I read an article about a trademark/copyright lawsuit in Puerto Rico over the “Pechu Sandwich” which is a sandwich sold by Church’s Chicken on the island. There is another interesting article about it in the Washington Post. The authors of both posts set out the very humorous set of circumstances in which an ex-employee sues the restaurant chain (technically, the franchisee) over a sandwich he allegedly came up with more than 20 years ago while he was an employee of the restaurant working as a store manager.The idea was using fried chicken on a sandwich, which became the Pechu Sandwich.
The Church’s Chicken franchisee (local restaurant operator) began selling the sandwich in Puerto Rico in 1991. The franchisor (former Church’s brand owner AFC Enterprises) filed a trademark registration on the trademark PECHU SANDWICH in Puerto Rico that was issued in 1999. The trademark and its goodwill was transferred back to the local restaurant operator (“SARCO”) in 2005, and soon after SARCO applied for and received a U.S. registration for the same mark from the U.S. Patent and Trademark Office. The district court found that Church’s had sold more than $369,000,000 in revenue from the Pechu Sandwich. That is a lot of fried chicken.
In 2013, the same employee (Mr. Colon) sues SARCO for both trademark infringement and copyright infringement. The analysis for the two claims have been sort of glommed together though, but make a useful juxtaposition.
A trademark can only arise through selling something in commerce. Trademarks cannot exist on their own, and only exist to designate the products or services to which they are attached. It is irrelevant, for trademark purposes, who came up with a trademark. The question is who first used the mark to designate products and whether that person continues to sell products under the mark. The District Court opinion states that Mr. Colon never sold sandwiches under the name PECHU SANDWICH other than as an employee at the Church’s Chicken restaurant. Mr. Colon lost on his trademark claim because he never had any trademark rights in the mark. He also lost his claim for fraudulent procurement of a trademark registration for similar reasons.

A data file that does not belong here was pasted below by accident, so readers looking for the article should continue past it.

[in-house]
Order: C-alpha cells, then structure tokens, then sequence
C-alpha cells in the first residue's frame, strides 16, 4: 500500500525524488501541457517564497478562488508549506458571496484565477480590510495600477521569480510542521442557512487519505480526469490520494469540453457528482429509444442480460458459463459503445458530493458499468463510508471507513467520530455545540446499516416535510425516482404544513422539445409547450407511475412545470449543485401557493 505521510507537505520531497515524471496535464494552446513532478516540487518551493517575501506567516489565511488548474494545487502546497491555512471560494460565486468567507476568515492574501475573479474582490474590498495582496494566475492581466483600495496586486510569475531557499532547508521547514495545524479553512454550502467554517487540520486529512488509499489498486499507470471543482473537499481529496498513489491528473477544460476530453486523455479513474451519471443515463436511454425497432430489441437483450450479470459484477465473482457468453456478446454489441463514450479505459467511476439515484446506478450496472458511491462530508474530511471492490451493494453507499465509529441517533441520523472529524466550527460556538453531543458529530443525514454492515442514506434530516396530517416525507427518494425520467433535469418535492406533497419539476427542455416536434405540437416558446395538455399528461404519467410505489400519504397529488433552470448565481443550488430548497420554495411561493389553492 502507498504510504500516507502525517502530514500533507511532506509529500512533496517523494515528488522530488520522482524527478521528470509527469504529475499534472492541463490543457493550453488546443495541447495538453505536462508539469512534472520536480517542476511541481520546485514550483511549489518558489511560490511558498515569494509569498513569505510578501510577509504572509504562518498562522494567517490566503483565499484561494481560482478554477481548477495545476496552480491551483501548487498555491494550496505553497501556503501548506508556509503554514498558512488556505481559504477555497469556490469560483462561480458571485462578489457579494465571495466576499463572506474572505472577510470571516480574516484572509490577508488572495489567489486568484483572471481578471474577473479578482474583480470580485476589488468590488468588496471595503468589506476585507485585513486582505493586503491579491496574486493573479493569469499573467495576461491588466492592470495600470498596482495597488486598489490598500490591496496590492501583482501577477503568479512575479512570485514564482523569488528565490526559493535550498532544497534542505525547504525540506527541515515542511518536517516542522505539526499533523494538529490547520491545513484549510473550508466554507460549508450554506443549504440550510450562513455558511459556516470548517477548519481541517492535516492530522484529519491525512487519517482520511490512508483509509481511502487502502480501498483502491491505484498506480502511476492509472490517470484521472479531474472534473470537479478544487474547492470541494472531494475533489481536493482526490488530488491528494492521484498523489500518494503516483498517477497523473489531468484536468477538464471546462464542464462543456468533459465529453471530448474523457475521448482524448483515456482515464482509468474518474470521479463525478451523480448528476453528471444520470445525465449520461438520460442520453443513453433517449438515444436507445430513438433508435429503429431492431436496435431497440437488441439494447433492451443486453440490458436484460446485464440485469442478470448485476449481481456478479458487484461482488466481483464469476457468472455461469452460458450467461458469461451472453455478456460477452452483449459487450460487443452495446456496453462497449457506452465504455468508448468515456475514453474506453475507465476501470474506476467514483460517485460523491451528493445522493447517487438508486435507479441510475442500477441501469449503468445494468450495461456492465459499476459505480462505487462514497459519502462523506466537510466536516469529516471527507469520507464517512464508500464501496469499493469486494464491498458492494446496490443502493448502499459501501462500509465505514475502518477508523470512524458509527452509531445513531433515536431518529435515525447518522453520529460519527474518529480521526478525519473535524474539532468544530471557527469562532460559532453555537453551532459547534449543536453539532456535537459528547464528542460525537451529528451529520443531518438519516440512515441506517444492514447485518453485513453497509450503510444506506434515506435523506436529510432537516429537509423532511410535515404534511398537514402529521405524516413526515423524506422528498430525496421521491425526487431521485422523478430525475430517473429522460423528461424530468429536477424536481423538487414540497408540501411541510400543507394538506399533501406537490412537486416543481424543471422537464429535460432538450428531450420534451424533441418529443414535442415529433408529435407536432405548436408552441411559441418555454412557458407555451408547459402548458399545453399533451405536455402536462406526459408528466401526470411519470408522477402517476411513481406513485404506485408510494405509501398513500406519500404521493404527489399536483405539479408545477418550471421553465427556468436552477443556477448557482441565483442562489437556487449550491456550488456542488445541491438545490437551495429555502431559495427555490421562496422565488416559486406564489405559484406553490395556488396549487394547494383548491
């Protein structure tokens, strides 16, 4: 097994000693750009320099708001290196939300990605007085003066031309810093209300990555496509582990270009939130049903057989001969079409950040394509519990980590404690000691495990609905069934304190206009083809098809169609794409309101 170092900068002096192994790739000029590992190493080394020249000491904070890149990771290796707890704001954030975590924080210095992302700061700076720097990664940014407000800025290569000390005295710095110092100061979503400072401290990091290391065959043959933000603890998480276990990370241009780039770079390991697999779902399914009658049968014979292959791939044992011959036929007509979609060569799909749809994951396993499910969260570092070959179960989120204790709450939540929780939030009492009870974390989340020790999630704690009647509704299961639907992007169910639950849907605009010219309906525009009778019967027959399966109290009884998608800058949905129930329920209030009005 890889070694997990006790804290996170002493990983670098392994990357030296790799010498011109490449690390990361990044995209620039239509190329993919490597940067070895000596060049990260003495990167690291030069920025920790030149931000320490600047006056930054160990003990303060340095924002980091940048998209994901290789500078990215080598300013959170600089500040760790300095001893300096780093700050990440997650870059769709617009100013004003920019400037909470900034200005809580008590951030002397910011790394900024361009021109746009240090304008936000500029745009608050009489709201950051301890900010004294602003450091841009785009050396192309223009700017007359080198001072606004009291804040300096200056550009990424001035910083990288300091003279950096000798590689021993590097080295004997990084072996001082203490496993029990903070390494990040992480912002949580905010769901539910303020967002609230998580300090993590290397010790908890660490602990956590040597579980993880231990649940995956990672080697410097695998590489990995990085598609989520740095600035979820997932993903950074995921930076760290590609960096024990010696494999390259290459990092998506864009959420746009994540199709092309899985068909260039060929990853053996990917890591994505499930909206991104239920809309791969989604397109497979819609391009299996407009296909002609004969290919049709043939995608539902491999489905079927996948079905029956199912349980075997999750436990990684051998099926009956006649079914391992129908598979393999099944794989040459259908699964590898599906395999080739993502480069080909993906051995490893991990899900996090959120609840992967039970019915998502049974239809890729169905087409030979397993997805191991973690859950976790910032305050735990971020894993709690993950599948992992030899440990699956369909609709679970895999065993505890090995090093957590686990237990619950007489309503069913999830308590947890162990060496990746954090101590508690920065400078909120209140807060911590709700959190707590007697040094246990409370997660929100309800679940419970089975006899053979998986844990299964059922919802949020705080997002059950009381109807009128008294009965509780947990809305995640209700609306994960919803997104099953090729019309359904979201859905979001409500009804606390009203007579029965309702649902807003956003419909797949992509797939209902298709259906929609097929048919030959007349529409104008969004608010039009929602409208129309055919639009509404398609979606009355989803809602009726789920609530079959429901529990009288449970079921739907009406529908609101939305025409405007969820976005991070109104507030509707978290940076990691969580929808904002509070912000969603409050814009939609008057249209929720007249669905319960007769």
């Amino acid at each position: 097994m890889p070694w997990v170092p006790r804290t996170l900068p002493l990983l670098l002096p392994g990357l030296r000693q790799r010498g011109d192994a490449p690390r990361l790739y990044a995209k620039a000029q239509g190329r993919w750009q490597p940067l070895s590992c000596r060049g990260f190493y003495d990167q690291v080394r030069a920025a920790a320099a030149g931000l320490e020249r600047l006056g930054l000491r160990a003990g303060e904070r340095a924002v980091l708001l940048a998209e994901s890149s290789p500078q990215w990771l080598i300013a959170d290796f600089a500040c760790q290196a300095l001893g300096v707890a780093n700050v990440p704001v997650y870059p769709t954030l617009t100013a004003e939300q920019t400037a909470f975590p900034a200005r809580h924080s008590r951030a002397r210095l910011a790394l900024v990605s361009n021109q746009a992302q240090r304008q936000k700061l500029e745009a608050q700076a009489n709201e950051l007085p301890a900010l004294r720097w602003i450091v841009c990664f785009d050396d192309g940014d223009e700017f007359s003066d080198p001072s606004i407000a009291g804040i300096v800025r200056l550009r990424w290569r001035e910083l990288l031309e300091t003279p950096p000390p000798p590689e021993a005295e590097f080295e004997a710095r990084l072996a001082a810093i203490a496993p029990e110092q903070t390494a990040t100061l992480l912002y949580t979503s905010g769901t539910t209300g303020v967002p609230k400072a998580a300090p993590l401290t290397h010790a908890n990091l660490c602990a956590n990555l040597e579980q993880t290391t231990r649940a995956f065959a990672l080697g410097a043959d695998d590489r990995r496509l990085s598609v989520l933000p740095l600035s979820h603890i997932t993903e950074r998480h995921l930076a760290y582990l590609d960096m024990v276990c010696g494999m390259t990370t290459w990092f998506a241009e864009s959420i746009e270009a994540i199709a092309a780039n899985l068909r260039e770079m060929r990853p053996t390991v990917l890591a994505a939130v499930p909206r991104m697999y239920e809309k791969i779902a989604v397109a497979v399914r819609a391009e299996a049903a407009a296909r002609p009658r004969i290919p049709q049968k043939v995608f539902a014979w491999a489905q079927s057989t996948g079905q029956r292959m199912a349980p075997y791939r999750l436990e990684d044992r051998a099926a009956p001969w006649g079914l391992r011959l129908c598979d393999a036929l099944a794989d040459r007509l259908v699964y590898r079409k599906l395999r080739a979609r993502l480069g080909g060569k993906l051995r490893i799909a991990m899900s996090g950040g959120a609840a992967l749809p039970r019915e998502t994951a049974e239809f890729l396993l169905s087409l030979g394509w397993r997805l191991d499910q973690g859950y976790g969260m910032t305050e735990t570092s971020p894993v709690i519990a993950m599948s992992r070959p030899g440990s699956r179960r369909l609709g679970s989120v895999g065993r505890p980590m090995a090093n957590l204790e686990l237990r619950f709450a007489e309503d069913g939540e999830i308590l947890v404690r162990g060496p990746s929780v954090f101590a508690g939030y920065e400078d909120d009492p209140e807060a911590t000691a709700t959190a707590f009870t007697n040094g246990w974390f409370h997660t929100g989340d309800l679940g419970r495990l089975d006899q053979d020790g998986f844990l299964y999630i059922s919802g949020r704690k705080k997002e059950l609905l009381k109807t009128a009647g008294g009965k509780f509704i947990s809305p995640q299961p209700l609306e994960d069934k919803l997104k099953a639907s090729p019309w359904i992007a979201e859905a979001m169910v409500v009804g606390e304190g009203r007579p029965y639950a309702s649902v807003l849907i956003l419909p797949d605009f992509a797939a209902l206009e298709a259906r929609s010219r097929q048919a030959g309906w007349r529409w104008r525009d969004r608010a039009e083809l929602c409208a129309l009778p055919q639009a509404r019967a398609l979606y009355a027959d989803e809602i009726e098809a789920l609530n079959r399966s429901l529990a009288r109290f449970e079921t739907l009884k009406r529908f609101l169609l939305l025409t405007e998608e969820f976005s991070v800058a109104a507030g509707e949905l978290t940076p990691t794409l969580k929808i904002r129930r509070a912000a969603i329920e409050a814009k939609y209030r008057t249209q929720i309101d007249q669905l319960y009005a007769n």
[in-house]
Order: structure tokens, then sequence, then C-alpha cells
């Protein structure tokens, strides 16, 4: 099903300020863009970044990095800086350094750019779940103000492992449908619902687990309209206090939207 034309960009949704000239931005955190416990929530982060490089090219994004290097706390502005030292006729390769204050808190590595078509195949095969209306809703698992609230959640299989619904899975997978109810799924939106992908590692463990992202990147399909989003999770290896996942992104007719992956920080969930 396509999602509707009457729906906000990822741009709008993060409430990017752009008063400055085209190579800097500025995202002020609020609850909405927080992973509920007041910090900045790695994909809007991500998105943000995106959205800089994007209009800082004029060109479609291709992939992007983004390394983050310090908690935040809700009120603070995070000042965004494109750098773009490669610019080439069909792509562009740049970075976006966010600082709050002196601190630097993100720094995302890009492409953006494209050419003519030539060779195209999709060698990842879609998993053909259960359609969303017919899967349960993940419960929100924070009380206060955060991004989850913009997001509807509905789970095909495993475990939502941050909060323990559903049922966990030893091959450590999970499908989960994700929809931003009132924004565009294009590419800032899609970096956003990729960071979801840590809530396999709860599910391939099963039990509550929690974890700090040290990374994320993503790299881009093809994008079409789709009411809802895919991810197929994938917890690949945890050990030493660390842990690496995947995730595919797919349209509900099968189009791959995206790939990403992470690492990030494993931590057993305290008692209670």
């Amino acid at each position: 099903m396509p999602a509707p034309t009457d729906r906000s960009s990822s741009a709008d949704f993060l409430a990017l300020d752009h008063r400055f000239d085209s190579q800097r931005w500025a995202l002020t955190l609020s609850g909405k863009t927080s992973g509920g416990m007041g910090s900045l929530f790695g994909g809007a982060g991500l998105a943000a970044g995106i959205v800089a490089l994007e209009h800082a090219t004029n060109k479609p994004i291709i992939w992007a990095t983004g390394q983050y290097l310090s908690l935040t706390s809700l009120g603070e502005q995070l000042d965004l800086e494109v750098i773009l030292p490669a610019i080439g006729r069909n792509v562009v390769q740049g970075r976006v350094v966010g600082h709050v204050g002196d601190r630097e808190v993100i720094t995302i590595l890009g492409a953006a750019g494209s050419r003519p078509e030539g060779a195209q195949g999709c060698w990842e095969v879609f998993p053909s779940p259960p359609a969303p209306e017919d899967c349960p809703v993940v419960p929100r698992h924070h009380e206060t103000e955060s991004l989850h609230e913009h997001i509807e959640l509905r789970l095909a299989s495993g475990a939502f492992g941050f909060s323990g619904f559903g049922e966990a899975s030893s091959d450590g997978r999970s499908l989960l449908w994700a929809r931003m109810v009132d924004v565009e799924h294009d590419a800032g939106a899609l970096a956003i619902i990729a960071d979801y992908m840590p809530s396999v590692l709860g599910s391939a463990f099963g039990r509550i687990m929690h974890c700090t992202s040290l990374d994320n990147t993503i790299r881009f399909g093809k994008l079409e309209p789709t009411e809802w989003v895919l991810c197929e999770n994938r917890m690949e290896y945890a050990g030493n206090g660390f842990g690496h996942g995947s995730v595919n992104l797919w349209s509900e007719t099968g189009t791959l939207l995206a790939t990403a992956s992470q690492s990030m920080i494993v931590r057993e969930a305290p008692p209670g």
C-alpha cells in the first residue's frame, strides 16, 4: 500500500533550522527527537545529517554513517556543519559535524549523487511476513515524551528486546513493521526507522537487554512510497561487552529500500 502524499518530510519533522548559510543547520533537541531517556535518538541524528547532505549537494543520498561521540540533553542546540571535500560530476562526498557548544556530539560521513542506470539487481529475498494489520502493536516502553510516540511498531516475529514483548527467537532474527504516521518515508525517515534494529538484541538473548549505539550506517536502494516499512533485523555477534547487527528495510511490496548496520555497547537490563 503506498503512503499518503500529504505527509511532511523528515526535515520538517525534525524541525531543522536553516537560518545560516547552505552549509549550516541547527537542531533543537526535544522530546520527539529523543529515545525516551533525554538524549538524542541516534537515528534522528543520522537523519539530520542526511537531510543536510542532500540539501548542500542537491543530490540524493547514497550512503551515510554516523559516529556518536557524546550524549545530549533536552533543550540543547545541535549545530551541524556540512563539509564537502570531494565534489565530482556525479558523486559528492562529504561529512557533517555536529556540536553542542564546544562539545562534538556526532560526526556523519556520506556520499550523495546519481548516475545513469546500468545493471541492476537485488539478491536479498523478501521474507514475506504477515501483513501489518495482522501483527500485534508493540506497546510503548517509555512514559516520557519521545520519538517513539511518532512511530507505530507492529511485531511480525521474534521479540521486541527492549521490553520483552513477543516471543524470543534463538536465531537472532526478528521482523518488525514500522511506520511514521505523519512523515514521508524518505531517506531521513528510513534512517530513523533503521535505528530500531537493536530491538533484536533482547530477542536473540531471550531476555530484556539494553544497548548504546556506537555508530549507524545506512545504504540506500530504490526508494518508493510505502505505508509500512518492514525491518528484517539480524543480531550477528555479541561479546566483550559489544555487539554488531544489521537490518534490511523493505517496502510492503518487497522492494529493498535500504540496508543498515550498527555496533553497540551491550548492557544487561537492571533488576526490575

Mr. Colon didn’t call his other claims copyright claims, but he spoke about them in copyright terms. This is part of what created the confusion. He essentially claimed that his concept for the fried chicken sandwich was a work entitled to copyright protection.
17 U.S.C. Section 102 states:
(a) Copyright protection subsists, in accordance with this title, in original works of authorship fixed in any tangible medium of expression, now known or later developed, from which they can be perceived, reproduced, or otherwise communicated, either directly or with the aid of a machine or device. Works of authorship include the following categories:
- literary works;
- musical works, including any accompanying words;
- dramatic works, including any accompanying music;
- pantomimes and choreographic works;
- pictorial, graphic, and sculptural works;
- motion pictures and other audiovisual works;
- sound recordings; and
- architectural works.
(b) In no case does copyright protection for an original work of authorship extend to any idea, procedure, process, system, method of operation, concept, principle, or discovery, regardless of the form in which it is described, explained, illustrated, or embodied in such work.
Mr. Colon’s claims are essentially that (i) the idea of the sandwich was his; (ii) the sandwich was his copyrightable creation, (iii) he owned the copyright in the sandwich recipe, and (iv) he owned the copyright in the name PECHU SANDWICH.
He lost his copyright claims because: (i) Section 102(b) above makes it clear that there is no copyright protection in the idea for something; (ii) the sandwich itself is not entitled to copyright protection because it does not fit one of the categories in Section 102(a) – not even as a sculptural work; (iii) the bare list of ingredients for the sandwich is not entitled to copyright protection – cookbooks are entitled to copyright protection because of the descriptions, illustrations, and other creative aspects found in them; not because of ingredient lists; and, finally, (iv) there is no copyright protection in short titles and phrases.
Bonus round: Even if copyright had existed for any of those items, it seems pretty likely that it would have been created and developed within the scope of Mr. Colon’s employment as a store manager. It is also very likely that the franchise agreement between SARCO and AFC Enterprises at the time would have assigned those rights up to AFC. So, he’d have lost anyway.
Good luck out there.